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As traffic has gone back to normal after over a year of coronavirus pandemic lockdowns, and with it, all of its maladies — like road rage. With more cars and other vehicles on the road, “the likelihood of an incident occurring is higher due to traffic or people being mad trying to get home,” Officer Norma Eisenman, a department public information officer, reportedly.
A 2016 survey by AAA found that nearly 80% of drivers expressed significant anger, aggression, or road rage while behind the wheel.
According to the Los Angeles Police Department, there is a difference between aggressive driving and road rage. Aggressive driving, which includes speeding or riding close to someone’s bumper, is a traffic violation that can result in a ticket. Observing that kind of behavior, an officer could have probable cause to make a traffic stop.
Road rage, on the other hand, is defined as when someone commits an assault with a vehicle or other dangerous weapon due to an incident that happened while driving. This is a criminal offense that can be prosecuted. The LAPD classifies road rage as requiring “willful and wanton disregard for the safety of others.”
According to LAPD data quoted by Crosstown, there were 172 incidents of road rage in Los Angeles from Jan. 1 to Apr. 15. This represents a nearly 7% increase from the 161 in the same time last year. In Mar. 2021 alone, there were 53 road rage incidents reported to police, compared with 35 in the same month last year. The LAPD recorded 20 incidents in the first 15 days of Apr., up from just 12 during the same time period in 2020. Moreover, men were overwhelmingly more likely to be involved in incidents of road rage. There were 108 reports that involved a man so far this year compared to only 58 with a woman as the suspect. (Gender was unknown on six occasions).
The Crosstown report cited an Apr. road rage incident, when an angry Ashley Tamika Greenwade shouted “Anybody wanna die now? Anybody?” as she pointed a loaded gun out the window and then fired in the air through her sunroof at the intersection of Fairfax Avenue and Olympic Boulevard in the community of Carthay. Greenwade was arrested and later charged with several firearms offenses.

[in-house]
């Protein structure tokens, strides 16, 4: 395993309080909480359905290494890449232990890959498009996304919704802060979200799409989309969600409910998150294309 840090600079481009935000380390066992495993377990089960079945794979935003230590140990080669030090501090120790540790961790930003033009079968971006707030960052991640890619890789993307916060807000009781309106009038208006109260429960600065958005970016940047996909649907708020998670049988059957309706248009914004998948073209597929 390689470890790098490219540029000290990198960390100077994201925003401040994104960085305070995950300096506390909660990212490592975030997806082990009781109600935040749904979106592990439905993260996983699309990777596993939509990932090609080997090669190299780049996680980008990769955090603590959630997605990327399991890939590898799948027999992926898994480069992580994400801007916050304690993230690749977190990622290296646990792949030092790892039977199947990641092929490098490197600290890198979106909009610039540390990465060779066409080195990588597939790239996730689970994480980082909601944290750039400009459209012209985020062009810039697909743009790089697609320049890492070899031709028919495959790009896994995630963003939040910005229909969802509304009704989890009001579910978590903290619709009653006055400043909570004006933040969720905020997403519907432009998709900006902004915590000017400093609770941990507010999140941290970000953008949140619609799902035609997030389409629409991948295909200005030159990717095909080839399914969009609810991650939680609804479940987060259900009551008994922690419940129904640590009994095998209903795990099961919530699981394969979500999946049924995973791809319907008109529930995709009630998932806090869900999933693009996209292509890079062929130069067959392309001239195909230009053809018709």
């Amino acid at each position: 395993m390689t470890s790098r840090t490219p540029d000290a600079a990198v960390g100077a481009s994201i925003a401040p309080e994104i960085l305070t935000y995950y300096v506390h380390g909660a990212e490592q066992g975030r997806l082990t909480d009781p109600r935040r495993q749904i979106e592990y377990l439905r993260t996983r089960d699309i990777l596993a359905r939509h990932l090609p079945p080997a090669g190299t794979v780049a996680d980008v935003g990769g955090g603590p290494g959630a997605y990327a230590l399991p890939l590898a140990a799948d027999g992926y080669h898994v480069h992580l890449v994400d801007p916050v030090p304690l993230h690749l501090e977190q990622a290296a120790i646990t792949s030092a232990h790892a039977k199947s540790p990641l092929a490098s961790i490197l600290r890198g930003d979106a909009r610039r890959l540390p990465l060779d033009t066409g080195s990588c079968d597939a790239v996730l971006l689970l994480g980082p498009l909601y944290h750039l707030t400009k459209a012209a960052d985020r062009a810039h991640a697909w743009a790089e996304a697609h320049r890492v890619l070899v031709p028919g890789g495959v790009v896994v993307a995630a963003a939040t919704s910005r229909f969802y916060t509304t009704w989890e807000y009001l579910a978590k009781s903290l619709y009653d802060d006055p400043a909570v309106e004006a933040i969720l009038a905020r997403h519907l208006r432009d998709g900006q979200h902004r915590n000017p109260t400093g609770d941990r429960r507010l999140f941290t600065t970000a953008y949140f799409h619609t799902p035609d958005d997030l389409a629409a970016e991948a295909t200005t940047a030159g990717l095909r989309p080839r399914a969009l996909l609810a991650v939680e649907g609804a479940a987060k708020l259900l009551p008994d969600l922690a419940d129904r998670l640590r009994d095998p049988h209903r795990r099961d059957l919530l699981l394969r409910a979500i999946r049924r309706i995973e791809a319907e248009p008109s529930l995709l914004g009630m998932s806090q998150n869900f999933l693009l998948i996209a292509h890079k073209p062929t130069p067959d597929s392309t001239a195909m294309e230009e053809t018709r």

While this is an outrageous situation, it is not an isolated one. Data gathered by SafeMotorist.com determined that 66% of traffic fatalities were directly linked to instances of aggressive driving. However, like in the aforementioned case, 37% of those deaths were caused by a firearm and not an actual driving accident, which proves the point that instances of road rage often end in very tragic circumstances. In California, aggressive behavior, also known as road rage, has been added to the list of behaviors which are now included in the state’s reckless behavior laws.
The LAPD has a roster of actions that it warns could “provoke drivers to commit acts of violence,” and advises people to avoid. These include cutting people off, tailgating, improper use of high-beam headlights, and using obscene gestures.
ABC7 did a deep dive into 2018 California Highway Patrol stats and found that nearly two-thirds of fatal crashes in Southern California were caused by factors associated with road rage. Quoted in the same article, California is the fourth worst state to drive in, coming in 42nd for traffic congestion and 48th for road quality.